5:30 wake up (I’m moving it to 5:00 soon, my workouts are getting longer)
5:40 workout
6:20 shower
6:30 eat breakfast
6:45 Make list of top three things to accomplish today
7:00 out to door

8:00 get home / put things away (long day, right?)
8:10 eat small dinner and chat with the lady
9:00 read / internet
10:00 in bed / read some more
10:30 lights out

I totally agree about routines being bookends of our day. My life has improved exponentially since I started making my routines in habits.

3 Tyler September 5, 2011 at 6:52 pm

A habit worth mentioning for evening practice is thinking of everything you enjoyed or were thankful for that day. As a matter or repetition, this trains the brain to think optimistically and to be happier in general. A common pitfall for men when we review or day is to dwell on our shortcomings or areas of improvement, and although this is helpful, it can lead to anxiety and depression if it is not supplemented with intentional positive thinking. Good article!

4 Jason September 5, 2011 at 6:53 pm

Great article! I agree with everything you say. I know my morning starts off by waking up at 0415 and then getting that cup of coffee in me while I read the news. Then I get my stuff together and head for the gym about 0530.

At night I get the kids in bed around 9ish and lay next to my son’s bed until he falls asleep (usually before 10) and then I get in bed myself.

5 Mike Haydon September 5, 2011 at 6:53 pm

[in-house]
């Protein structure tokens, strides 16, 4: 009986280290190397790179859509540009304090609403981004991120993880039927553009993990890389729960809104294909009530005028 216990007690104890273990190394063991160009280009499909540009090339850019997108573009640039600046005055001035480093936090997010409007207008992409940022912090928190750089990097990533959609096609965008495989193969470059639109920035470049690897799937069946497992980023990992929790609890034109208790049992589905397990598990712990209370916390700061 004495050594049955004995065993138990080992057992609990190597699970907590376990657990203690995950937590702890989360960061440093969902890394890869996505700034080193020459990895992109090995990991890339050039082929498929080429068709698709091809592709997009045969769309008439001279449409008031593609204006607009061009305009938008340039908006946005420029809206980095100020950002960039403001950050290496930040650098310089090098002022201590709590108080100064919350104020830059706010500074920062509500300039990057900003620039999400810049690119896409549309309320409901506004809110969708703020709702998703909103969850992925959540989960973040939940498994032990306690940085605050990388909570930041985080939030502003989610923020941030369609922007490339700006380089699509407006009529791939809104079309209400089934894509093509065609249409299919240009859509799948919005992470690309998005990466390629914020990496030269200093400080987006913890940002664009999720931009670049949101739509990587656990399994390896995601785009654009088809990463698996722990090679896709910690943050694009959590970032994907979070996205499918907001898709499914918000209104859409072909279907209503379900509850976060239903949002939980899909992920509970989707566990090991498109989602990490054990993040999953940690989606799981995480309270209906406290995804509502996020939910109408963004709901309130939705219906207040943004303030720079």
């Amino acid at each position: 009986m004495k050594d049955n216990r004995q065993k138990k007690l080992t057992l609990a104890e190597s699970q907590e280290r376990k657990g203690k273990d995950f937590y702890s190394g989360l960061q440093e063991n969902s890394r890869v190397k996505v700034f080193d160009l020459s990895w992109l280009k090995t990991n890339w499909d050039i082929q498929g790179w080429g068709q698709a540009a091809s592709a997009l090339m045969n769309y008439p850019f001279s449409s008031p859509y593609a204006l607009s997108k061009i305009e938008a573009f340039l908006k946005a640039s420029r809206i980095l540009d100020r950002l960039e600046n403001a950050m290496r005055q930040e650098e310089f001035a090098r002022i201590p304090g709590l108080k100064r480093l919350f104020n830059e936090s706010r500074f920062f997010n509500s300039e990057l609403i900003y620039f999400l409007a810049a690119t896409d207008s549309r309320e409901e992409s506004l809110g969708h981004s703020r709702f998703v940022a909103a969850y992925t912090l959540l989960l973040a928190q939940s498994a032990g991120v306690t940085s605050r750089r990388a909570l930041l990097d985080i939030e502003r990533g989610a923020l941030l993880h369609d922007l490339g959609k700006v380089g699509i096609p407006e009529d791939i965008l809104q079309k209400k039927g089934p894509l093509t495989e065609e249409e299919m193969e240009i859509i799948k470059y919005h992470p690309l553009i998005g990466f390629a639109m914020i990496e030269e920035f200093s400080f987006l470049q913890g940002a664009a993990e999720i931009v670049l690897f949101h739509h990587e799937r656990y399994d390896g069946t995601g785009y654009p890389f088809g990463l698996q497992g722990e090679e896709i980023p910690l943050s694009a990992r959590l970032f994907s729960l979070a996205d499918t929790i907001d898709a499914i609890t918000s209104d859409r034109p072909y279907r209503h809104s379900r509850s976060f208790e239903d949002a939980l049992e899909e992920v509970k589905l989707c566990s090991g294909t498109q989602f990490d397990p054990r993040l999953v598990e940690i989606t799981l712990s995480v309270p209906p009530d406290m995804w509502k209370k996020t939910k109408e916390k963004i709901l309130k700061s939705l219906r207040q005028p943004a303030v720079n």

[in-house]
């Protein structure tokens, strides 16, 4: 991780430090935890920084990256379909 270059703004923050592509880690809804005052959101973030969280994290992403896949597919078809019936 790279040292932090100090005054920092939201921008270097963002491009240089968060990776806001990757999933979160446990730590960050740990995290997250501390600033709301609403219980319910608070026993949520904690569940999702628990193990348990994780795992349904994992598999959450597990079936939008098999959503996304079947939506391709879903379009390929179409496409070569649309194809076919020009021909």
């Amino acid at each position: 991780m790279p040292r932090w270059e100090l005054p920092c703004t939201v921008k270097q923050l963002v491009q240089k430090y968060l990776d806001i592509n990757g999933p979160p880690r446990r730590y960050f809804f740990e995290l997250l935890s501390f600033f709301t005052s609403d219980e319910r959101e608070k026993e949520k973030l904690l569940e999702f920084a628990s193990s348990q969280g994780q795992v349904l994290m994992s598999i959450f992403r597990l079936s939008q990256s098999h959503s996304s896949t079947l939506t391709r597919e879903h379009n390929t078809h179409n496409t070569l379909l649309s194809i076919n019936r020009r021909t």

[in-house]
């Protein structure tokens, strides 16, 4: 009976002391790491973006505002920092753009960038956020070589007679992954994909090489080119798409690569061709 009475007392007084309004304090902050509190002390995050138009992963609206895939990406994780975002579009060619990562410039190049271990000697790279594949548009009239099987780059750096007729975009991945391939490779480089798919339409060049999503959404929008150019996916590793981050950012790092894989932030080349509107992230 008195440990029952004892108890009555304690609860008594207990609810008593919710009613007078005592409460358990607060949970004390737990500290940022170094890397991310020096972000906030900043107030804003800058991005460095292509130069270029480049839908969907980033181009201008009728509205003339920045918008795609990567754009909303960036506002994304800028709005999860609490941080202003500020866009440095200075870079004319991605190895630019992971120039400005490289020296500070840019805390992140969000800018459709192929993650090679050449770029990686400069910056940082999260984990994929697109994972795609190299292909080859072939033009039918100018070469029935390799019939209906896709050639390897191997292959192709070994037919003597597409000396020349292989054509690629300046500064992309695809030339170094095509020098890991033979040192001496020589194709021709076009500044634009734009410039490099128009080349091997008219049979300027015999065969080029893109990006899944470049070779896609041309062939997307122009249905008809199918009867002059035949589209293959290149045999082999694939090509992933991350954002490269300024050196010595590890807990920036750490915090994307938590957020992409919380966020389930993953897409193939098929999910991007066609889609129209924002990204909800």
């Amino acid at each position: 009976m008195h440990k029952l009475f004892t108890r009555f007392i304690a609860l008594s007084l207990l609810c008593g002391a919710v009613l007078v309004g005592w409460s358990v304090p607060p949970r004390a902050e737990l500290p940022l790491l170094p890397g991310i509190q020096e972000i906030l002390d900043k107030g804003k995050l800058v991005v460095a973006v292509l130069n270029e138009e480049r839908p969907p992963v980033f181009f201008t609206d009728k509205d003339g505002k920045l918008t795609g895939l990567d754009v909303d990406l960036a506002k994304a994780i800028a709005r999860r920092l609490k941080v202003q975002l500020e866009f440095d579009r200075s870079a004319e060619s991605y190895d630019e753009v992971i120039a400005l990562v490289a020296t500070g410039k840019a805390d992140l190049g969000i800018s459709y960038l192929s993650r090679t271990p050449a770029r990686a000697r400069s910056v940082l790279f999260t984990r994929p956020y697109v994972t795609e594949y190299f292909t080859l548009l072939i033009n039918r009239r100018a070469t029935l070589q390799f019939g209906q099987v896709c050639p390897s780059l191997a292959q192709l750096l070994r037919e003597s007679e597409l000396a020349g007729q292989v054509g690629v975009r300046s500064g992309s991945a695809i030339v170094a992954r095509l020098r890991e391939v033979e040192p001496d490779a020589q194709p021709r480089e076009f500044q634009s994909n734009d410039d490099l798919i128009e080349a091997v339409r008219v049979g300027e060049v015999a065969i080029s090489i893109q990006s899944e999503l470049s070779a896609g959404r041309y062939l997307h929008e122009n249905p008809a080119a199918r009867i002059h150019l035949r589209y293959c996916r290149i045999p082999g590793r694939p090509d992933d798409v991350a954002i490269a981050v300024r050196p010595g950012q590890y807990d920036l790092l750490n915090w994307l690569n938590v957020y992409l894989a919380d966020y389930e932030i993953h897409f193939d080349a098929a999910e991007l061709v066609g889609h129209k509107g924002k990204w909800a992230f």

Wow I was literally just telling my wife about the new morning routine I’ve adopted for the last few days! Guess I better work out an evening one too. Thanks!

6 Andrew September 5, 2011 at 7:28 pm

I’ve all but given up on a successful morning routine. I have to leave the home by six, and I just can’t get myself up before five. By the time I shower and dress, I have roughly 20 minutes to organize what I need for the day. That includes preparing the day’s lunch.

I need to work on Evening routines and getting to bed at a decent time. That would improve everything.

7 Jonathan September 5, 2011 at 7:44 pm

A morning routine is so critical to establish when you’re young and single–it shows decisiveness and purpose to your wife when you marry, and it helps you immeasurably when you become a father and are in the routine of getting the kids to school. My wife leaves the house before I do every day (she’s a teacher) and so it’s my job to get the kids to school. Same thing every morning, but if it isn’t well scheduled and dealt with then we’re cranky, late, rushed, upset, inevitably fighting, and off to a bad start. They’re so used to the routine that now they’re taking the initiative themselves to do certain parts (to show off to a proud dad), and that gives me extra time to add a few more morning chores in before we leave. Glad I got my routine down before we had the kids, but there’s always room for improvement.

8 james September 5, 2011 at 7:47 pm